Frances Cappuccini gave birth then lost four pints of blood
A mother who died after an emergency Caesarean section lost more than four pints of blood, an inquest has heard.
Frances Cappuccini suffered a "gush of blood" several hours after giving birth to second son Giacomo at Tunbridge Wells Hospital in October 2012.
Senior registrar Dr Gabriella Gray said she twice managed to stop the bleeding but there were further complications.
Last year the hospital trust and a consultant were cleared of manslaughter.
Dr Gray told the inquest she had responded alongside two other doctors to an emergency buzzer sounded for Mrs Cappuccini.
She was informed there had been a postpartum haemorrhage, she said, which led her to observe and assess the mother of two.
After a second buzzer was sounded around 90 minutes later, Dr Gray said the decision was made to take Mrs Cappuccini back to theatre because there was "ongoing" bleeding.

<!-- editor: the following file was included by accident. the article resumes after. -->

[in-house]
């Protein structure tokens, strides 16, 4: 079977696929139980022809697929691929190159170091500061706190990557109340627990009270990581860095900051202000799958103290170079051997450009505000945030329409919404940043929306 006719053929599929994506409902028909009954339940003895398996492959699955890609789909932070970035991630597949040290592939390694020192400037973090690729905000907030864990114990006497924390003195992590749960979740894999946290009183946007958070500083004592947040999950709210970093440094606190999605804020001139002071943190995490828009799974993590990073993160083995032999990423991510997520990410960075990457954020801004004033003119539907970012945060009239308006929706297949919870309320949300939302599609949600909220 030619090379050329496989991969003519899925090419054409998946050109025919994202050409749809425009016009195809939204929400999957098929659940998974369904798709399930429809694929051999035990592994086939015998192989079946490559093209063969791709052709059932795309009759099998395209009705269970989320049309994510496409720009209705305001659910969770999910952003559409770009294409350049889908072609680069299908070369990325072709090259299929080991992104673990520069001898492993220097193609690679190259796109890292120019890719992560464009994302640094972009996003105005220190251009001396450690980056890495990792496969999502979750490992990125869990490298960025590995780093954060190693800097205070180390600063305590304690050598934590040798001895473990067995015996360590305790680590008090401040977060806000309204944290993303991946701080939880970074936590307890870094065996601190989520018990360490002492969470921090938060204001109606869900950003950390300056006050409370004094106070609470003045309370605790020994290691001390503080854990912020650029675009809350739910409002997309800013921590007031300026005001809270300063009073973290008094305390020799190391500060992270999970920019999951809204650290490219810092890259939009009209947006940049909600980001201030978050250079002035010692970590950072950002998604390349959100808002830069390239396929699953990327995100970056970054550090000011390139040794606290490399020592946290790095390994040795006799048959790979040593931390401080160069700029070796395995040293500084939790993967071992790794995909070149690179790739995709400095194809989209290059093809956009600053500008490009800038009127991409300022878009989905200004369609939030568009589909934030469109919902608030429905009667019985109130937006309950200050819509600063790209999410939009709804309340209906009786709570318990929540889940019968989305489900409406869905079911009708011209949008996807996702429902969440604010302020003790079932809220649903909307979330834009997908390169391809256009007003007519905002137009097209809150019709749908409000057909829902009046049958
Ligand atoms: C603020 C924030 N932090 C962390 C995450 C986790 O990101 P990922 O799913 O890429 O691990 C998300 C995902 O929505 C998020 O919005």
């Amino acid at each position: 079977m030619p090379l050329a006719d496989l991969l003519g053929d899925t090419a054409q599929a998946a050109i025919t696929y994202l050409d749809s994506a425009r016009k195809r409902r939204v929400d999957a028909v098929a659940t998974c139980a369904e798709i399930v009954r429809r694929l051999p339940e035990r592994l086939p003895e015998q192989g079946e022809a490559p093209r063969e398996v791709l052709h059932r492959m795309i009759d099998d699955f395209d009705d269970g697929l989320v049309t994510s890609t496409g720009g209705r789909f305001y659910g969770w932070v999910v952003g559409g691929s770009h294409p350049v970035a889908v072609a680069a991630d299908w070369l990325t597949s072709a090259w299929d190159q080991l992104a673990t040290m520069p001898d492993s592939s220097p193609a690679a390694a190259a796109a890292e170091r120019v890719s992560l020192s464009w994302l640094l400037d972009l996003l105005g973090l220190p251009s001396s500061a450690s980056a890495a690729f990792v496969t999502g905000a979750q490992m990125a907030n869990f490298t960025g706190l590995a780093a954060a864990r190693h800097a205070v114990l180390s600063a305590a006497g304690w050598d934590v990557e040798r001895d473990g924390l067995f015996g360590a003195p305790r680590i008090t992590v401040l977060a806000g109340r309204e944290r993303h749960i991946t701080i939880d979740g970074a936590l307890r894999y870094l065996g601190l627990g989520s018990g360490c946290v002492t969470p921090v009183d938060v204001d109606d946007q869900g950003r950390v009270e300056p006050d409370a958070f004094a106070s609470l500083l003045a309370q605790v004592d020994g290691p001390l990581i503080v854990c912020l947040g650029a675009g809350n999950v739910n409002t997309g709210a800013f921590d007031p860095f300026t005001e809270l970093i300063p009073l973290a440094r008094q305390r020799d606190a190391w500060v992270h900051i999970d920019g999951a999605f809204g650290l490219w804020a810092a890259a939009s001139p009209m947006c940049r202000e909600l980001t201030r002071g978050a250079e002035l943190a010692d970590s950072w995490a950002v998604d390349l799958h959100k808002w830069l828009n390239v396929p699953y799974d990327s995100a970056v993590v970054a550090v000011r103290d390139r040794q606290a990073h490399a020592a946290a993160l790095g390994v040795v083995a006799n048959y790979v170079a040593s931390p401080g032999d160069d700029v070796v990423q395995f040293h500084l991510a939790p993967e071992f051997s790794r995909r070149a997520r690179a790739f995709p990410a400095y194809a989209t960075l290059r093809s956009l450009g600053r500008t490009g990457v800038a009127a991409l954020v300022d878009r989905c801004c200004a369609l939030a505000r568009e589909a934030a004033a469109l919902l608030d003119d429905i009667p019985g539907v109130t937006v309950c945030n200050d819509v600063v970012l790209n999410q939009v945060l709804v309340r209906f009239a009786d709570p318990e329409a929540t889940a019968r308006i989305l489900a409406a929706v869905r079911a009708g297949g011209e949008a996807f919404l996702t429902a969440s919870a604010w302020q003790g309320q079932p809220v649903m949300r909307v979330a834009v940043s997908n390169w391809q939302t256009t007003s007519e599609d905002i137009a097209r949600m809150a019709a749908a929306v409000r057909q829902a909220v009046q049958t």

She discovered blood clots and removed a 4-5cm piece of placenta still in Mrs Cappuccini's womb, the inquest heard.
The 30-year-old schoolteacher also had problems breathing, "alarming high" blood-acid levels, and high CO2 retention levels, she added.
On Tuesday Mrs Cappuccini's husband Tom told the inquest she endured a 12-hour labour after hospital staff refused an elective Caesarean section.
A locum consultant anaesthetist Errol Cornish was cleared of gross negligence manslaughter and Maidstone and Tunbridge Wells NHS Trust was cleared of corporate manslaughter two weeks into a trial last January.
The inquest, at Gravesend Old Town Hall, continues.